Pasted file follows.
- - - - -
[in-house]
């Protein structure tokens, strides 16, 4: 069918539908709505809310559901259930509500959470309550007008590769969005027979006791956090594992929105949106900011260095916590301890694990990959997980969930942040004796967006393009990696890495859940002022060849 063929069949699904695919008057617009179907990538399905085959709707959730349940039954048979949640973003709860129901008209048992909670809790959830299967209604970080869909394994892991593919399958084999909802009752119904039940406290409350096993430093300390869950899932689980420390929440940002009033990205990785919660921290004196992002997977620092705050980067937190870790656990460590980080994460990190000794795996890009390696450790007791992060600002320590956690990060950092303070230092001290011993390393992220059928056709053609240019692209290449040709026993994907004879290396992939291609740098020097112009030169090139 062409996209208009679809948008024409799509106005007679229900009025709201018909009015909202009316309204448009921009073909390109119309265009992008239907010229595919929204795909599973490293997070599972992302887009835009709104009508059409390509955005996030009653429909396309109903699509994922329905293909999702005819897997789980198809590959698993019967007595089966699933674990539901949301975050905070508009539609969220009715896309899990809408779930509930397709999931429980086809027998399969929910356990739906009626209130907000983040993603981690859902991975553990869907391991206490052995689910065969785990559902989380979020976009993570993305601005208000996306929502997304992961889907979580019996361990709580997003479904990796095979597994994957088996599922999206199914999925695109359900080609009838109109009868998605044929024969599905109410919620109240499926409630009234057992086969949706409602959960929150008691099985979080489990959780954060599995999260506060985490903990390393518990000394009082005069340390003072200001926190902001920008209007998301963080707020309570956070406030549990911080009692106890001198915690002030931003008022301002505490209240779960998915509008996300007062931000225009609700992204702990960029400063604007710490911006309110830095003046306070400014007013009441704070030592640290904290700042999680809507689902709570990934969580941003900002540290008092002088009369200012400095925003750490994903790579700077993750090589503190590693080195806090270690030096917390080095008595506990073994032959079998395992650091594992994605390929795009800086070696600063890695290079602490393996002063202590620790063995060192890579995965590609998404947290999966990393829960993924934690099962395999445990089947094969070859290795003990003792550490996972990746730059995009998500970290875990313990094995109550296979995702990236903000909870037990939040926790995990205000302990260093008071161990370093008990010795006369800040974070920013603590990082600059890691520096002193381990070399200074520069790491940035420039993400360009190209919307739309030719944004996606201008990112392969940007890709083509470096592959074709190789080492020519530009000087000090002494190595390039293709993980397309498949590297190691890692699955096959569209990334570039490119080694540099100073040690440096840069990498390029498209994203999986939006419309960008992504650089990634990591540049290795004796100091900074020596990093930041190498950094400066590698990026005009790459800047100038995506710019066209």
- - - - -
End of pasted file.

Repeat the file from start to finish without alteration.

[in-house]
């Protein structure tokens, strides 16, 4: 069918539908709505809310559901259930509500959470309550007008590769969005027979006791956090594992929105949106900011260095916590301890694990990959997980969930942040004796967006393009990696890495859940002022060849 063929069949699904695919008057617009179907990538399905085959709707959730349940039954048979949640973003709860129901008209048992909670809790959830299967209604970080869909394994892991593919399958084999909802009752119904039940406290409350096993430093300390869950899932689980420390929440940002009033990205990785919660921290004196992002997977620092705050980067937190870790656990460590980080994460990190000794795996890009390696450790007791992060600002320590956690990060950092303070230092001290011993390393992220059928056709053609240019692209290449040709026993994907004879290396992939291609740098020097112009030169090139 062409996209208009679809948008024409799509106005007679229900009025709201018909009015909202009316309204448009921009073909390109119309265009992008239907010229595919929204795909599973490293997070599972992302887009835009709104009508059409390509955005996030009653429909396309109903699509994922329905293909999702005819897997789980198809590959698993019967007595089966699933674990539901949301975050905070508009539609969220009715896309899990809408779930509930397709999931429980086809027998399969929910356990739906009626209130907000983040993603981690859902991975553990869907391991206490052995689910065969785990559902989380979020976009993570993305601005208000996306929502997304992961889907979580019996361990709580997003479904990796095979597994994957088996599922999206199914999925695109359900080609009838109109009868998605044929024969599905109410919620109240499926409630009234057992086969949706409602959960929150008691099985979080489990959780954060599995999260506060985490903990390393518990000394009082005069340390003072200001926190902001920008209007998301963080707020309570956070406030549990911080009692106890001198915690002030931003008022301002505490209240779960998915509008996300007062931000225009609700992204702990960029400063604007710490911006309110830095003046306070400014007013009441704070030592640290904290700042999680809507689902709570990934969580941003900002540290008092002088009369200012400095925003750490994903790579700077993750090589503190590693080195806090270690030096917390080095008595506990073994032959079998395992650091594992994605390929795009800086070696600063890695290079602490393996002063202590620790063995060192890579995965590609998404947290999966990393829960993924934690099962395999445990089947094969070859290795003990003792550490996972990746730059995009998500970290875990313990094995109550296979995702990236903000909870037990939040926790995990205000302990260093008071161990370093008990010795006369800040974070920013603590990082600059890691520096002193381990070399200074520069790491940035420039993400360009190209919307739309030719944004996606201008990112392969940007890709083509470096592959074709190789080492020519530009000087000090002494190595390039293709993980397309498949590297190691890692699955096959569209990334570039490119080694540099100073040690440096840069990498390029498209994203999986939006419309960008992504650089990634990591540049290795004796100091900074020596990093930041190498950094400066590698990026005009790459800047100038995506710019066209």